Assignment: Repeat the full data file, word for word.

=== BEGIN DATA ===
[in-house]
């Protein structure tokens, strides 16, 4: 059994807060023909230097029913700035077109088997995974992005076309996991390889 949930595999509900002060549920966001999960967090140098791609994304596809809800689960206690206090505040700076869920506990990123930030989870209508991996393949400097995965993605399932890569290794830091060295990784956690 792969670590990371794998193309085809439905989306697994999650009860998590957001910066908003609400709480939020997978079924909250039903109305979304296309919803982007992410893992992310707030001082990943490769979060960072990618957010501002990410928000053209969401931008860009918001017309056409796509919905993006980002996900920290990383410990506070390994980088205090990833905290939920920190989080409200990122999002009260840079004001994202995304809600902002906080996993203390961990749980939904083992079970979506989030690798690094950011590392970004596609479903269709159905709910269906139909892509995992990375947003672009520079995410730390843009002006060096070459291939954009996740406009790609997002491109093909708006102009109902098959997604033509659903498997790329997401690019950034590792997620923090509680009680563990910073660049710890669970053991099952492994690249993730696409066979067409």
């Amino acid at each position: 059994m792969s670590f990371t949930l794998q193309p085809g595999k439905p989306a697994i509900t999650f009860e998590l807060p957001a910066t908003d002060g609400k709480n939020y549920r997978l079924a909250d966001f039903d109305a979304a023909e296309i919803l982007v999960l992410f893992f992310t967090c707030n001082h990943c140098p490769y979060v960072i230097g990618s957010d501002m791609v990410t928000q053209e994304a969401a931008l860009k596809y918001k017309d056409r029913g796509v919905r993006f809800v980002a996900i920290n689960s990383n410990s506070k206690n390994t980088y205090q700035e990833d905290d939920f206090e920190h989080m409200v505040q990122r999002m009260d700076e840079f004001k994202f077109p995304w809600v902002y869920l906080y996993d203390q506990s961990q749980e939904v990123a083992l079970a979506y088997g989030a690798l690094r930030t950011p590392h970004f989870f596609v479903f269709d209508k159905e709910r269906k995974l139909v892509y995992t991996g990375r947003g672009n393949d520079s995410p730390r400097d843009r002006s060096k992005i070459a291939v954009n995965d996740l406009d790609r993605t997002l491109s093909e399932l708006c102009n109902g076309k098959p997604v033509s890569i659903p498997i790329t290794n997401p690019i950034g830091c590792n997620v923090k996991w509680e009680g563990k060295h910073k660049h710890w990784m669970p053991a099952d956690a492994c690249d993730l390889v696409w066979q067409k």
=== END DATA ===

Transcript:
[in-house]
């Protein structure tokens, strides 16, 4: 059994807060023909230097029913700035077109088997995974992005076309996991390889 949930595999509900002060549920966001999960967090140098791609994304596809809800689960206690206090505040700076869920506990990123930030989870209508991996393949400097995965993605399932890569290794830091060295990784956690 792969670590990371794998193309085809439905989306697994999650009860998590957001910066908003609400709480939020997978079924909250039903109305979304296309919803982007992410893992992310707030001082990943490769979060960072990618957010501002990410928000053209969401931008860009918001017309056409796509919905993006980002996900920290990383410990506070390994980088205090990833905290939920920190989080409200990122999002009260840079004001994202995304809600902002906080996993203390961990749980939904083992079970979506989030690798690094950011590392970004596609479903269709159905709910269906139909892509995992990375947003672009520079995410730390843009002006060096070459291939954009996740406009790609997002491109093909708006102009109902098959997604033509659903498997790329997401690019950034590792997620923090509680009680563990910073660049710890669970053991099952492994690249993730696409066979067409």
């Amino acid at each position: 059994m792969s670590f990371t949930l794998q193309p085809g595999k439905p989306a697994i509900t999650f009860e998590l807060p957001a910066t908003d002060g609400k709480n939020y549920r997978l079924a909250d966001f039903d109305a979304a023909e296309i919803l982007v999960l992410f893992f992310t967090c707030n001082h990943c140098p490769y979060v960072i230097g990618s957010d501002m791609v990410t928000q053209e994304a969401a931008l860009k596809y918001k017309d056409r029913g796509v919905r993006f809800v980002a996900i920290n689960s990383n410990s506070k206690n390994t980088y205090q700035e990833d905290d939920f206090e920190h989080m409200v505040q990122r999002m009260d700076e840079f004001k994202f077109p995304w809600v902002y869920l906080y996993d203390q506990s961990q749980e939904v990123a083992l079970a979506y088997g989030a690798l690094r930030t950011p590392h970004f989870f596609v479903f269709d209508k159905e709910r269906k995974l139909v892509y995992t991996g990375r947003g672009n393949d520079s995410p730390r400097d843009r002006s060096k992005i070459a291939v954009n995965d996740l406009d790609r993605t997002l491109s093909e399932l708006c102009n109902g076309k098959p997604v033509s890569i659903p498997i790329t290794n997401p690019i950034g830091c590792n997620v923090k996991w509680e009680g563990k060295h910073k660049h710890w990784m669970p053991a099952d956690a492994c690249d993730l390889v696409w066979q067409k």